In September 2017, Maegen and her husband Jordan Kennedy, DMD, opened Windermere Dental & Medical Spa in Orlando, Florida, a full-service medical aesthetic practice combined with a dental practice. Additionally, she operates Fleek Brows Microblading Training, through which she conducts intensive courses that help medical aesthetic practitioners learn how to perform and market microblading treatments.

Kennedy feels that her background as a PA-C has allowed her to become a success in medical aesthetics and, although she is much happier operating her medical spa than she was before, she suggests that people who are undergoing advanced medical training should not begin a career in medical aesthetics right away.

“This is what I tell people all the time: Don’t come out of school and go into aesthetics. It’s just not the right way. I know aesthetics is very attractive because it’s fun and you don’t have to see 40 patients a day—you can see 15 or 20. But the truth is, when it comes to medicine, you’ve got to get your foundation. You need the foundation. I find that without my foundation, there are situations that I may not have recognized or felt as confident in treating patients. But when you have a foundation—whether it’s internal medicine, family medicine or even dermatology—then you’re better equipped in aesthetics. You’re more well-rounded, and I believe you have an appreciation for aesthetics that is so much different than if you just went into it right out of school.”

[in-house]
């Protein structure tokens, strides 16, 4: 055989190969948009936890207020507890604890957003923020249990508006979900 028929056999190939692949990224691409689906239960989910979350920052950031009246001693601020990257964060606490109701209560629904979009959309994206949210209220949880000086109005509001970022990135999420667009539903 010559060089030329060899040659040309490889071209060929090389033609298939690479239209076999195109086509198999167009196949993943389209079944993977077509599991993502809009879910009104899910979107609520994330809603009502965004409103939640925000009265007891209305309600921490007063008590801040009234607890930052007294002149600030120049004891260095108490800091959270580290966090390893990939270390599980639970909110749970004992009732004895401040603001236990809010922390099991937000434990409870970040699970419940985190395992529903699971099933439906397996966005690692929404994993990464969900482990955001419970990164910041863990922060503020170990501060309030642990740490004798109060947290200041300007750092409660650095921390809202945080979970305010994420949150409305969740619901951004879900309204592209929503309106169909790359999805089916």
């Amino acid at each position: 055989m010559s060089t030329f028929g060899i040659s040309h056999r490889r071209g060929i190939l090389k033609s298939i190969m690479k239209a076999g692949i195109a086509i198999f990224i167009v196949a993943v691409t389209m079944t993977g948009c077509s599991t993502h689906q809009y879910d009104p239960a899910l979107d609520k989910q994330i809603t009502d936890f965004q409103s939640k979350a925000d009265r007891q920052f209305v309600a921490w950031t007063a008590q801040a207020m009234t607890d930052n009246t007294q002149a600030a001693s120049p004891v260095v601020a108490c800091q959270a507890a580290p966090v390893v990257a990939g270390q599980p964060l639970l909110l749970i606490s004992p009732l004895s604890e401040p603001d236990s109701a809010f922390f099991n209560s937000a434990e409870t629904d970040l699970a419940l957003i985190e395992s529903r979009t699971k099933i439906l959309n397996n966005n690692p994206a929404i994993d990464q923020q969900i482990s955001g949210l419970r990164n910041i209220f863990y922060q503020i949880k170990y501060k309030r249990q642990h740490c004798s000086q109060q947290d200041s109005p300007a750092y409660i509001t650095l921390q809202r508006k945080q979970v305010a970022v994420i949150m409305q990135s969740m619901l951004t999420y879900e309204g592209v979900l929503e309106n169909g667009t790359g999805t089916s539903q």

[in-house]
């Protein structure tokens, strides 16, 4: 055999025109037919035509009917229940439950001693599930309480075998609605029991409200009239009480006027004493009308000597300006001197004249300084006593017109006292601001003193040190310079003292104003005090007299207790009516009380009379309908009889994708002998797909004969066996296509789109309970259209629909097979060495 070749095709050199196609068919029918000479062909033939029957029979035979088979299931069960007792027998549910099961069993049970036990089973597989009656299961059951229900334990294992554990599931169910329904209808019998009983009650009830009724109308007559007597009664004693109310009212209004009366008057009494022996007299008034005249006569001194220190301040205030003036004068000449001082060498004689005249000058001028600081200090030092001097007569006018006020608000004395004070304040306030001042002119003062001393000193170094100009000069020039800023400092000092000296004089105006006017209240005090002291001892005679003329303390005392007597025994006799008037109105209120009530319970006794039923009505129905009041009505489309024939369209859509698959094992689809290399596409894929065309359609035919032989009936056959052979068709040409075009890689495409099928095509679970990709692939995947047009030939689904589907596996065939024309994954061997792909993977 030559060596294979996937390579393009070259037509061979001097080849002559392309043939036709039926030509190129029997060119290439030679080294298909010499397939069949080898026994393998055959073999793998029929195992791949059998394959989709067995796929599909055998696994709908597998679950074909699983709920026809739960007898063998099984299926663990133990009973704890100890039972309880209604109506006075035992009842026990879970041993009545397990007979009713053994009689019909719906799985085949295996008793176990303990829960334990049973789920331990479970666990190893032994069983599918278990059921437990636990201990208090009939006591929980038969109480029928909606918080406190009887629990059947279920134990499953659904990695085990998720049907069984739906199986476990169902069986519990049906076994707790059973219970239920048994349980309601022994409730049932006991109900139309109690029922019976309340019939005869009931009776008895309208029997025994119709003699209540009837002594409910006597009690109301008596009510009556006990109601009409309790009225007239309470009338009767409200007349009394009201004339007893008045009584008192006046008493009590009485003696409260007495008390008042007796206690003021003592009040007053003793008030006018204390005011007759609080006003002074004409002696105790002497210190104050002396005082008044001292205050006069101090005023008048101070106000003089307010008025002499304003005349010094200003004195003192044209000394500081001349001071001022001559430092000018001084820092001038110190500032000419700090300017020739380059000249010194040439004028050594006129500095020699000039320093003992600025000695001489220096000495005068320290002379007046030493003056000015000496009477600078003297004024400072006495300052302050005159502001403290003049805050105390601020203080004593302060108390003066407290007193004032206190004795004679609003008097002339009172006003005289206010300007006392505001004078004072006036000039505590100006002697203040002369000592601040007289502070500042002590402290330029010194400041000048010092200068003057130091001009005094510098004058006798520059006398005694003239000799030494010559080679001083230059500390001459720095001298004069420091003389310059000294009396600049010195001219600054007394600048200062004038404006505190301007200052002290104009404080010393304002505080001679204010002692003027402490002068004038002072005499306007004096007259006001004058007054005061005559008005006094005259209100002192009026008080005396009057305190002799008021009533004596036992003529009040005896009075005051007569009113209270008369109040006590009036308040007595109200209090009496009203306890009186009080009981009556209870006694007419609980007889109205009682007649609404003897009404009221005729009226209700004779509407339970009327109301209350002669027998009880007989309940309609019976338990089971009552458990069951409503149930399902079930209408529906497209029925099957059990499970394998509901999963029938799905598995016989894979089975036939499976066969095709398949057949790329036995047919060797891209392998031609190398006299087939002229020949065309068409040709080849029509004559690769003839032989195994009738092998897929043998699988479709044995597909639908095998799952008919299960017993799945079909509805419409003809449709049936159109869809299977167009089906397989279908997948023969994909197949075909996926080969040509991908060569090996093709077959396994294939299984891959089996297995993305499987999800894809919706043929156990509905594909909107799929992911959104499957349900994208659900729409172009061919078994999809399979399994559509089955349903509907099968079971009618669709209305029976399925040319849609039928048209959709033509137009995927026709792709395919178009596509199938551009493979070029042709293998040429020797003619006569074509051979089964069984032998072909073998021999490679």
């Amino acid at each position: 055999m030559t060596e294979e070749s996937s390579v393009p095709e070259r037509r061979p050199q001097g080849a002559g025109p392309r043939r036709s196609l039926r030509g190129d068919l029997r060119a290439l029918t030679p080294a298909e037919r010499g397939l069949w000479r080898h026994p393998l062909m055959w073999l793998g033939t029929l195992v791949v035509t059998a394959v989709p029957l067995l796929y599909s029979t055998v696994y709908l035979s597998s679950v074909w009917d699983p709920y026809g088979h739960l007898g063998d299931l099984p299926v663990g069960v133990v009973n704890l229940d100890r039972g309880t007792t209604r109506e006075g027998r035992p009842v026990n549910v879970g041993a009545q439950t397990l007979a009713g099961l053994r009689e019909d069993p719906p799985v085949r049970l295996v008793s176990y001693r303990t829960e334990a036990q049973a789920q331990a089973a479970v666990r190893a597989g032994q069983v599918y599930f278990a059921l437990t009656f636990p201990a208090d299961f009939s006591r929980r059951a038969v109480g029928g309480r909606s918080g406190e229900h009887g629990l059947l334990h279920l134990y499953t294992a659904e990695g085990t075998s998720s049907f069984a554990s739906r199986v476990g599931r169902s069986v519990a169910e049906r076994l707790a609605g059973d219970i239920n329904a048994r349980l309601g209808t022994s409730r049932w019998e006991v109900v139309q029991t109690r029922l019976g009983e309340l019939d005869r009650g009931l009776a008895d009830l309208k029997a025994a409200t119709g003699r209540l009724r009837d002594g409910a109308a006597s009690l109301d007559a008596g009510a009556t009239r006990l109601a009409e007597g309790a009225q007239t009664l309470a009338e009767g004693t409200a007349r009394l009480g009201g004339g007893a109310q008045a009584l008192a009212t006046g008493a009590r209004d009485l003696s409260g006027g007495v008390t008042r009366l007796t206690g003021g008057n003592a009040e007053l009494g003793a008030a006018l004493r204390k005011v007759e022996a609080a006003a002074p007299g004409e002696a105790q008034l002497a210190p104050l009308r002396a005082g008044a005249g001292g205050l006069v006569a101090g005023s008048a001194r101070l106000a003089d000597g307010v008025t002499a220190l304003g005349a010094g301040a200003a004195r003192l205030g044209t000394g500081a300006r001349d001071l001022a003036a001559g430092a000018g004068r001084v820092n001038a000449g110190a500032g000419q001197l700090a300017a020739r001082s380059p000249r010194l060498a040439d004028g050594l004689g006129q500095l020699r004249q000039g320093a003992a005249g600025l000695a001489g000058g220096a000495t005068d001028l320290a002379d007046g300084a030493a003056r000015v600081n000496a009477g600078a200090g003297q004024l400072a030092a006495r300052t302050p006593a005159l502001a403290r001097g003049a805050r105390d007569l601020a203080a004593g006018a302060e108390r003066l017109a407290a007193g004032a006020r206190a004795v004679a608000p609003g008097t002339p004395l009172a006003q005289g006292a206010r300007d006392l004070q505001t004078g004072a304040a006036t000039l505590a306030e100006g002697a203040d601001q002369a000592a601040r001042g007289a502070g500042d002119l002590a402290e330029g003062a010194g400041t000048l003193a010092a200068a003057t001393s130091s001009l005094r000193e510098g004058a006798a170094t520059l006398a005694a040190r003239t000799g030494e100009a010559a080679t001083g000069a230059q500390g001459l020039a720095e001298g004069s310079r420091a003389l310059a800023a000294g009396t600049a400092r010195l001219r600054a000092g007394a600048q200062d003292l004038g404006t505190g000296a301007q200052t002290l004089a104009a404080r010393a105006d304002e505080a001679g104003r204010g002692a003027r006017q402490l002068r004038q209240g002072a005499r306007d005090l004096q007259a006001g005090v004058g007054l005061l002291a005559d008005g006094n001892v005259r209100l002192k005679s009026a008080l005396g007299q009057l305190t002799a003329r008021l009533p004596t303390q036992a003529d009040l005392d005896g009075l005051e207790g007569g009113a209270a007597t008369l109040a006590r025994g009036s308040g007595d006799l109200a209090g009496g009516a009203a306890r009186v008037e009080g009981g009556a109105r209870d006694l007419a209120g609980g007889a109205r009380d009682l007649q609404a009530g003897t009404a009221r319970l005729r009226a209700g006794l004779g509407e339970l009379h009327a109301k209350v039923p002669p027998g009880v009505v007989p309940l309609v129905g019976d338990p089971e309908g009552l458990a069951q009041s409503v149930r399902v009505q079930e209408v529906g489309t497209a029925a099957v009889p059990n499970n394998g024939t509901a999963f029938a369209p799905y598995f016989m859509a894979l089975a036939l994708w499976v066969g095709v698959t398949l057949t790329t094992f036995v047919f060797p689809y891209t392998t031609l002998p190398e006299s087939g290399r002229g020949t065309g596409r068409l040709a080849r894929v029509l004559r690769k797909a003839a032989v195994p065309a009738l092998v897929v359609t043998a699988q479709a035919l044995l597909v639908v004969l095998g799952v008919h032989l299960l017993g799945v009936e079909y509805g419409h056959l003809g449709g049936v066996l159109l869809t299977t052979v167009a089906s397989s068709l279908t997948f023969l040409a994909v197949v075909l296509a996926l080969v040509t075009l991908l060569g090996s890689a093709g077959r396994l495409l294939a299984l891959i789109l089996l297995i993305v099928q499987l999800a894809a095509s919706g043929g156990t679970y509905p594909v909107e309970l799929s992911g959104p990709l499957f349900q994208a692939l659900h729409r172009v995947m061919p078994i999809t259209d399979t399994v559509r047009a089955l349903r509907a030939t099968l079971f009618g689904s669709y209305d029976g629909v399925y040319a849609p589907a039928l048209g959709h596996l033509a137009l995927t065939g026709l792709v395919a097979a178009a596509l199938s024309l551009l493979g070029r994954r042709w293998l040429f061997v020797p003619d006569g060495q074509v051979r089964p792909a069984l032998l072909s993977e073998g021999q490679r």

For legal updates and business best practices delivered straight to your inbox, subscribe to AmSpa’s email newsletter. For more information on how AmSpa can help your practice operate legally and profitably, contact us online or call us at 312-981-0993.

Tags:  Business and Financials  Med Spa Trends  QP 

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Launching a Medical Aesthetics Practice: Key Factors to Consider

Posted By Administration, Wednesday, November 20, 2019

medical spa staff

By Terri Ross, Terri Ross Consulting

Launching a medical aesthetics practice can be an incredibly challenging but ultimately rewarding venture. Before opening the doors to your practice, there are several key factors to consider, including, but not limited to, market characteristics, population statistics, competition, potential resources and personal drive.

Market

The status, pace and growth of your niche market is the most critical factor that will directly impact the success and profitability of your medical aesthetics practice. Take a pulse of what’s happening in your target area. Is the market already saturated? How many offices are currently in operation? How many have opened in the last five years? Are they expanding? What specialty treatments and services do they offer?

Identify practices that have demonstrated considerable success and learn from them. Take note of their infrastructure, marketing style, target clientele, etc. Your goal is to create a medical aesthetics practice that excels above the competition. There are a few ways to approach this goal. First, you can strive to meet the needs of your target clientele better than existing practices. This can be achieved by providing a superior patient experience: upscale office and treatment areas, knowledgeable and engaging staff, and personalized treatment plans. Conversely, you can strive to meet a new need in your target population by specializing in a new area or offering unique treatment plans. (Click here to read an article from Forbes about how to find and develop your niche market.). The key is to identify an area of the medical aesthetics market that is under-developed in your region of interest—and capitalize on it.

Population Statistics